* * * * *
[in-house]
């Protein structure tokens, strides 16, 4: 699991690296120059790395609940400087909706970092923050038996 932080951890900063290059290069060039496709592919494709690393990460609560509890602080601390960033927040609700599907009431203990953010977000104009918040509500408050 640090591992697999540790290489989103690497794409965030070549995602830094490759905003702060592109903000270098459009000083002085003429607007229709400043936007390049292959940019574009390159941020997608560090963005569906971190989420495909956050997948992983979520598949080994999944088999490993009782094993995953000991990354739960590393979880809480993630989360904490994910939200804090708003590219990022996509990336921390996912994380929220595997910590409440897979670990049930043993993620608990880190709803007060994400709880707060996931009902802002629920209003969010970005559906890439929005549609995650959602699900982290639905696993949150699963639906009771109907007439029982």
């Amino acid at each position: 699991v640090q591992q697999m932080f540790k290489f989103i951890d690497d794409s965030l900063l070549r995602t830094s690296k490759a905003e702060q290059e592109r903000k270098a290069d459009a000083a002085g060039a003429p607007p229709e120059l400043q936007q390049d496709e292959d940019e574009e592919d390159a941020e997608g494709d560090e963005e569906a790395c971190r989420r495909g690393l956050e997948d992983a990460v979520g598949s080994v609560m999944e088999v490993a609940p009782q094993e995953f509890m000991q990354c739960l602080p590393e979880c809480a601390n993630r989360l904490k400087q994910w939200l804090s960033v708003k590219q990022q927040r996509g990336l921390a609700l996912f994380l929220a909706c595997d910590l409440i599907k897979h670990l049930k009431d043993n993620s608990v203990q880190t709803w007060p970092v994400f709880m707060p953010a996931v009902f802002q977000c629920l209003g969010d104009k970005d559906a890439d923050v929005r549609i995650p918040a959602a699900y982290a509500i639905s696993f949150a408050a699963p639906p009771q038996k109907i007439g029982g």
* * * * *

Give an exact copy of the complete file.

[in-house]
């Protein structure tokens, strides 16, 4: 699991690296120059790395609940400087909706970092923050038996 932080951890900063290059290069060039496709592919494709690393990460609560509890602080601390960033927040609700599907009431203990953010977000104009918040509500408050 640090591992697999540790290489989103690497794409965030070549995602830094490759905003702060592109903000270098459009000083002085003429607007229709400043936007390049292959940019574009390159941020997608560090963005569906971190989420495909956050997948992983979520598949080994999944088999490993009782094993995953000991990354739960590393979880809480993630989360904490994910939200804090708003590219990022996509990336921390996912994380929220595997910590409440897979670990049930043993993620608990880190709803007060994400709880707060996931009902802002629920209003969010970005559906890439929005549609995650959602699900982290639905696993949150699963639906009771109907007439029982």
């Amino acid at each position: 699991v640090q591992q697999m932080f540790k290489f989103i951890d690497d794409s965030l900063l070549r995602t830094s690296k490759a905003e702060q290059e592109r903000k270098a290069d459009a000083a002085g060039a003429p607007p229709e120059l400043q936007q390049d496709e292959d940019e574009e592919d390159a941020e997608g494709d560090e963005e569906a790395c971190r989420r495909g690393l956050e997948d992983a990460v979520g598949s080994v609560m999944e088999v490993a609940p009782q094993e995953f509890m000991q990354c739960l602080p590393e979880c809480a601390n993630r989360l904490k400087q994910w939200l804090s960033v708003k590219q990022q927040r996509g990336l921390a609700l996912f994380l929220a909706c595997d910590l409440i599907k897979h670990l049930k009431d043993n993620s608990v203990q880190t709803w007060p970092v994400f709880m707060p953010a996931v009902f802002q977000c629920l209003g969010d104009k970005d559906a890439d923050v929005r549609i995650p918040a959602a699900y982290a509500i639905s696993f949150a408050a699963p639906p009771q038996k109907i007439g029982g």